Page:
THEO B TOBANI Hearts And Flowers
Bridget arranges and transcribes a tune that’s been used for decades to symbolise sadness and despair - but you’ll be happy to learn it!
For this month I’ve arranged a popular song (and then instrumental work) by the German American 20th century composer Theodore Moses Tobani. Although not a household name, Tobani was a fascinating individual. Born in Germany in 1855, he took to the violin at the age of five and had become a concert violinist by the age of 10. He also had a remarkable compositional knack, writing so many works that his publisher Carl Fischer advised him to use multiple pseudonyms, as no one in their right mind would believe that one person could produce so much music. His most well-known work – and what we are tackling here – is his song Hearts And Flowers (published by Fischer in 1893), which had remarkable success, selling millions of copies during his lifetime.
It reportedly took Tobani just half an hour to compose it, using a theme from a waltz by the Hungarian composer Czibulka (18421894), adapting it from waltz time to a duple meter and adding additional material and
THis is noT one oF THe HARDeR pieces in THe seRies, BuT THeRe’s no LiMiT To How expRessiveLY An AppARenTLY siMpLe piece cAn Be pLAYeD lyrics by Mary Brine. The song was also popular but is now really only known as an instrumental work (usually for solo piano, solo violin or violin and piano). It is in these instrumental forms that the piece really embedded into popular culture, its highly romantic melody being a go-to (and some said overused) cue for romantic moments in silent films, where pianists would play it from ‘photoplay music’, editions of music to cover a range of on screen action.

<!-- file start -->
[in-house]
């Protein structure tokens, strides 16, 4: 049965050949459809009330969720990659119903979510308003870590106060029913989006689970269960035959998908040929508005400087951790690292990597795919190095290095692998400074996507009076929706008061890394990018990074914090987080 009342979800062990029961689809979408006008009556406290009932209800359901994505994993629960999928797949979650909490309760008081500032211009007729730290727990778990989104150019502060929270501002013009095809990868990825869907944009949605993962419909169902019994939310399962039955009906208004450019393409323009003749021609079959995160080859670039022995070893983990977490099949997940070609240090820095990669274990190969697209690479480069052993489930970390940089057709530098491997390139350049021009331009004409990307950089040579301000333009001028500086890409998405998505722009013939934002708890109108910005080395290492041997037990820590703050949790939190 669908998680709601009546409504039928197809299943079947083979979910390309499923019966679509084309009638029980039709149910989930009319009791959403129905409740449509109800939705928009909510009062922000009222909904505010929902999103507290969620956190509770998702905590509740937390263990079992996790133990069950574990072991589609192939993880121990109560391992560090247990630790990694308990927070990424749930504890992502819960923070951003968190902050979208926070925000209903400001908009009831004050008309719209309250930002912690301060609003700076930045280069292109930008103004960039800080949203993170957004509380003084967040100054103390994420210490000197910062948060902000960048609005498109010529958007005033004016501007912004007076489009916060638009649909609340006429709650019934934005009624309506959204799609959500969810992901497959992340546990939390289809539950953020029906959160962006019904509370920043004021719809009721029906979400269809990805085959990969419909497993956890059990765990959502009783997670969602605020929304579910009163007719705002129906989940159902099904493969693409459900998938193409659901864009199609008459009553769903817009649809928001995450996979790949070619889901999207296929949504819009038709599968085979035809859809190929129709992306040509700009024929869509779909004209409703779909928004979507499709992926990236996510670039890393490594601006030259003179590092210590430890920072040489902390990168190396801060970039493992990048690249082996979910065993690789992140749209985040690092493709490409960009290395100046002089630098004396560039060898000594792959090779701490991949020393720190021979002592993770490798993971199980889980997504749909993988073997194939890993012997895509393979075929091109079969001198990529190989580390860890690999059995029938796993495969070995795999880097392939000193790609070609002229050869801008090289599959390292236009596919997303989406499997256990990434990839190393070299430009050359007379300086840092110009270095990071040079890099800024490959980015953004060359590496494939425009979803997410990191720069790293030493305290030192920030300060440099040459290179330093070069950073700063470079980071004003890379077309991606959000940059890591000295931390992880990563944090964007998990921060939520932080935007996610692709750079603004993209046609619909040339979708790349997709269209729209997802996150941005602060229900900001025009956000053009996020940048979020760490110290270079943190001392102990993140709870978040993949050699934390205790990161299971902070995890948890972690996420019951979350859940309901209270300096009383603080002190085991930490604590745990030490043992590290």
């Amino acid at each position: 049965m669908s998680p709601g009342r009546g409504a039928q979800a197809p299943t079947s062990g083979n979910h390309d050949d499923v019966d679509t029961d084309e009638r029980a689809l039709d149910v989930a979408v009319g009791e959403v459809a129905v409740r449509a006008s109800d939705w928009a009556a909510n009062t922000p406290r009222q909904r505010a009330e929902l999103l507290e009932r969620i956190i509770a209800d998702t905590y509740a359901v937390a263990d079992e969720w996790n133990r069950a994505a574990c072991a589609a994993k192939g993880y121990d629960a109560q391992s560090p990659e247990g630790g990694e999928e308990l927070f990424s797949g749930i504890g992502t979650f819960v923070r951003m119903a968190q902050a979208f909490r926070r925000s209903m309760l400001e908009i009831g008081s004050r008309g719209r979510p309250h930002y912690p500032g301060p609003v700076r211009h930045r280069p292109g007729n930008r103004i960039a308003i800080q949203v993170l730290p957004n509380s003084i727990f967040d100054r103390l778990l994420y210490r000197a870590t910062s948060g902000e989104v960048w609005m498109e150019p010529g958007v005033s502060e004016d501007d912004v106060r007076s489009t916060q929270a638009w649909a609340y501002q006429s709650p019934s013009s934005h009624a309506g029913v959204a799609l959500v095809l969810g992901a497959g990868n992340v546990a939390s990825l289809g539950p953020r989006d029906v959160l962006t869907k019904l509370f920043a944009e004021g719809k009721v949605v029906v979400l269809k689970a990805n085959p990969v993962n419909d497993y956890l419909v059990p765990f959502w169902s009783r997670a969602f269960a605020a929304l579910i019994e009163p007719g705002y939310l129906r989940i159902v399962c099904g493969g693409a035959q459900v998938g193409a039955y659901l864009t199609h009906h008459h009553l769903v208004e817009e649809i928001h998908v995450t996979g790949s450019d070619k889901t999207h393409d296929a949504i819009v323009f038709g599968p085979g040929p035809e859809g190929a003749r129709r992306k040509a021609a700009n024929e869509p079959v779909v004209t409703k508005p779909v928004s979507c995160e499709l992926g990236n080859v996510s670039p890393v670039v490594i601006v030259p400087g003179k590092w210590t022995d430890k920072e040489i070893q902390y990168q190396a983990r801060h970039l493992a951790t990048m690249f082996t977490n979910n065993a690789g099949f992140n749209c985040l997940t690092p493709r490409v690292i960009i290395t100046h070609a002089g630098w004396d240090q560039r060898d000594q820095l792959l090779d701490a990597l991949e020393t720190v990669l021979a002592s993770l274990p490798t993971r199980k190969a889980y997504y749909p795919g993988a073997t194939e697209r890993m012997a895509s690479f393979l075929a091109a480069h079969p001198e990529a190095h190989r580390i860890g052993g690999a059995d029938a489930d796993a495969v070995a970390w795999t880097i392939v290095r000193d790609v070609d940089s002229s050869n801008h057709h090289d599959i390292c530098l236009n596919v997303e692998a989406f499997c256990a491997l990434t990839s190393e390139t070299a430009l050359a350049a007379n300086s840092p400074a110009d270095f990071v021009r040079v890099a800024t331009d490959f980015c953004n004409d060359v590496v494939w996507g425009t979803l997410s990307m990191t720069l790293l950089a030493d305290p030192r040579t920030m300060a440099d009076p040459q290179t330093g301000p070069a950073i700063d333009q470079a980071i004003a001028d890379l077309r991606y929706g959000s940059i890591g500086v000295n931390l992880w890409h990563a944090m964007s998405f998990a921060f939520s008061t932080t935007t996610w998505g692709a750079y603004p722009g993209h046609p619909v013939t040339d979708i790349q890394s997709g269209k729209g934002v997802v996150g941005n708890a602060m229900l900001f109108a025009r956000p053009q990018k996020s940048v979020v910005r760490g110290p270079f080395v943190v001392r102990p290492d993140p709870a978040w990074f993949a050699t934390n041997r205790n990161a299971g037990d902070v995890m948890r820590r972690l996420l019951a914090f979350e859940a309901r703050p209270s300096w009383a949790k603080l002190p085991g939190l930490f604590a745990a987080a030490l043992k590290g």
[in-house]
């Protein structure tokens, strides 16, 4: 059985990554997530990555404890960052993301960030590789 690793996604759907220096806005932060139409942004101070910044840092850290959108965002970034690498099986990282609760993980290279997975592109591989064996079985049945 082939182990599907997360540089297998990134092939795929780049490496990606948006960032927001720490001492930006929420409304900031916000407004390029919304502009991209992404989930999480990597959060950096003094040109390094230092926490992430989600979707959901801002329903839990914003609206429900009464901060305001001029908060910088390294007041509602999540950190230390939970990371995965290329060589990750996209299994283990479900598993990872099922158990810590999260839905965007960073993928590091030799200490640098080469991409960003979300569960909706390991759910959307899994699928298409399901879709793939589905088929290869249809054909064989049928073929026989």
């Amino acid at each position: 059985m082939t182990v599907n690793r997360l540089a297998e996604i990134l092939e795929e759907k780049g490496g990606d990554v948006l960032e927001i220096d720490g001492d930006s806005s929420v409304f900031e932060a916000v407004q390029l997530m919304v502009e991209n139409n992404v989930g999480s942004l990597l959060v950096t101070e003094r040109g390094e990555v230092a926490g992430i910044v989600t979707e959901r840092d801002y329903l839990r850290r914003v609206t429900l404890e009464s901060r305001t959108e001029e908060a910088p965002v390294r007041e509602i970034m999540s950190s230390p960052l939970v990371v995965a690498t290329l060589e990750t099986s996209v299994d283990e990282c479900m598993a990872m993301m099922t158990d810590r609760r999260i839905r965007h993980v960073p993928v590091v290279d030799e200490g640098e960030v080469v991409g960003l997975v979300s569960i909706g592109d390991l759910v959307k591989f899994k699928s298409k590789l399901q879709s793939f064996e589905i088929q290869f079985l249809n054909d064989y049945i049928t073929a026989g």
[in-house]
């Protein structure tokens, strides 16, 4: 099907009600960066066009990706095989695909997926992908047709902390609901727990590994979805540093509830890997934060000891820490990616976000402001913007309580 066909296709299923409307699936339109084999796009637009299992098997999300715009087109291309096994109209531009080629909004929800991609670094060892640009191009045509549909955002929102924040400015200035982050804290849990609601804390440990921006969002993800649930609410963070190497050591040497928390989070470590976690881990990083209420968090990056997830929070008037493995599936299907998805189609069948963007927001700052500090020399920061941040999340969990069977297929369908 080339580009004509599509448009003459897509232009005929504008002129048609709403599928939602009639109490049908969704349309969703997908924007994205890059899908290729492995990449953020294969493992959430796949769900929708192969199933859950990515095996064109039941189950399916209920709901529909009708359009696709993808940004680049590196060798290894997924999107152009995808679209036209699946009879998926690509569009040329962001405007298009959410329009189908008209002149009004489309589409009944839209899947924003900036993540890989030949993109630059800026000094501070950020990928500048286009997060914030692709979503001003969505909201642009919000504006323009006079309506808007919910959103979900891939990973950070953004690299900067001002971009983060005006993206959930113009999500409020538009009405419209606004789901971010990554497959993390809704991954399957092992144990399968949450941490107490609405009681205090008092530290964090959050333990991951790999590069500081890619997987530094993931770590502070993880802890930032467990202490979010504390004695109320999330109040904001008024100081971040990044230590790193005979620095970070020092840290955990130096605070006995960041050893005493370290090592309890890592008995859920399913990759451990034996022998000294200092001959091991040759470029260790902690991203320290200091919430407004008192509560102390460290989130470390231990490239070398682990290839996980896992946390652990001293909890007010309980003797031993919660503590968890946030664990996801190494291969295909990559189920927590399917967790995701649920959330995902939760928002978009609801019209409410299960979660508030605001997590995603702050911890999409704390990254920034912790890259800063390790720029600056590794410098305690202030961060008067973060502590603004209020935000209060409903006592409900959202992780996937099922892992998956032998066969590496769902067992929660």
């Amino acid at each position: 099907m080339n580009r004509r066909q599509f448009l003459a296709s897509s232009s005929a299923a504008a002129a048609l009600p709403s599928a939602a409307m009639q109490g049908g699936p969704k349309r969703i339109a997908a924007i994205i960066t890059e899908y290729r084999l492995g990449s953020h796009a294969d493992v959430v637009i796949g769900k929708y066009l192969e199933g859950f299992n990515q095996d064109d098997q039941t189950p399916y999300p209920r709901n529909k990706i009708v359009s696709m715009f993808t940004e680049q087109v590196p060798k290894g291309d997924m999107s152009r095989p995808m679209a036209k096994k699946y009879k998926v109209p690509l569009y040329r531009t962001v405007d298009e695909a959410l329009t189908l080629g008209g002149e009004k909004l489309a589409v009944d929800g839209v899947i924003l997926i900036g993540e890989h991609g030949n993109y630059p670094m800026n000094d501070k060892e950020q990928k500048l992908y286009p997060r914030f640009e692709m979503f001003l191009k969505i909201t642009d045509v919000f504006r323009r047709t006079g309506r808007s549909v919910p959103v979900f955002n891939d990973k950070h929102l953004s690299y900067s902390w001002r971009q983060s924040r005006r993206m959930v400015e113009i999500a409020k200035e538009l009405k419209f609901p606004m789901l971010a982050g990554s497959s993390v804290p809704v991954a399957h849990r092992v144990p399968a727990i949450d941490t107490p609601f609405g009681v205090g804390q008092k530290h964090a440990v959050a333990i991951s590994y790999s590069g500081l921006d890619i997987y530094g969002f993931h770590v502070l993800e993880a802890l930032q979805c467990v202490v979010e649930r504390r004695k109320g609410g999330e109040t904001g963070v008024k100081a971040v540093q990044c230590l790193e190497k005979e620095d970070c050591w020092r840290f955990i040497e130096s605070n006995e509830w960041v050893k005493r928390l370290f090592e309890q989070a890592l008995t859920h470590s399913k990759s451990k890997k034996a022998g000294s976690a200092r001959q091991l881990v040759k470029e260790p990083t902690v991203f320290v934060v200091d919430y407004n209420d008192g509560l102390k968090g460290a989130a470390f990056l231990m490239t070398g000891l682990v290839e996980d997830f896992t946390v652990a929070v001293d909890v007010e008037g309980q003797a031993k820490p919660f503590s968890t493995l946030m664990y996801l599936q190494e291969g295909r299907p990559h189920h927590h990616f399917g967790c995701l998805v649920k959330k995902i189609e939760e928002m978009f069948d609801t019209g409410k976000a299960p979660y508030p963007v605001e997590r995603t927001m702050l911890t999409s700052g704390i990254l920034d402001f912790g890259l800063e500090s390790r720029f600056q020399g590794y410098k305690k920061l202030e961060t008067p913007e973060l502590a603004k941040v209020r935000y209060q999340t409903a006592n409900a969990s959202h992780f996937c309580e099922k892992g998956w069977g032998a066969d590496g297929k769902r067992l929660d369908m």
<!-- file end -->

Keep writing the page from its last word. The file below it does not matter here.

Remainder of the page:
It was also used in countless ‘talkies’ and plays as underscoring both in earnest romantic scenes, and comedic parodies. The highly prolific silent movie actress Viola Dana (1897-1987) reportedly used it before shooting a scene to bring her to tears (which was later parodied in the 1928 film Show People). It continues to be used in TV, film and cartoons to evoke a nostalgic (usually over-sentimental) romanticism.
Despite these accusations of oversentimentality, the piece works because it is beautifully written, and the engaging melody is supported by lush harmony. Although largely in the key of G Major, its relative, E Minor and a C Major middle section, there are some sumptuous moments including suspensions (such as the F# on top of the C Major in bar 9, beat 2), accented passing tones (the D# on C in bar 11, beat 1), 6th and 13th chords (bar 21 and bar 32, beat 4), and secondary Dominants (B 7th chords in bars 1-4). Bars 37-40 in particular include some unusually sophisticated chords given the accessibility of the work).
Technically, this is not one of the harder pieces in the series, but as I always remind readers, making a melody legato and clear against an accompaniment with a clear tone and flowing rhythm is always a challenge, and there is no limit to how well and expressively an apparently simple piece can be played. NEXT MONTH Bridget arranges and transcribes John Dowland’s glorious Fantasia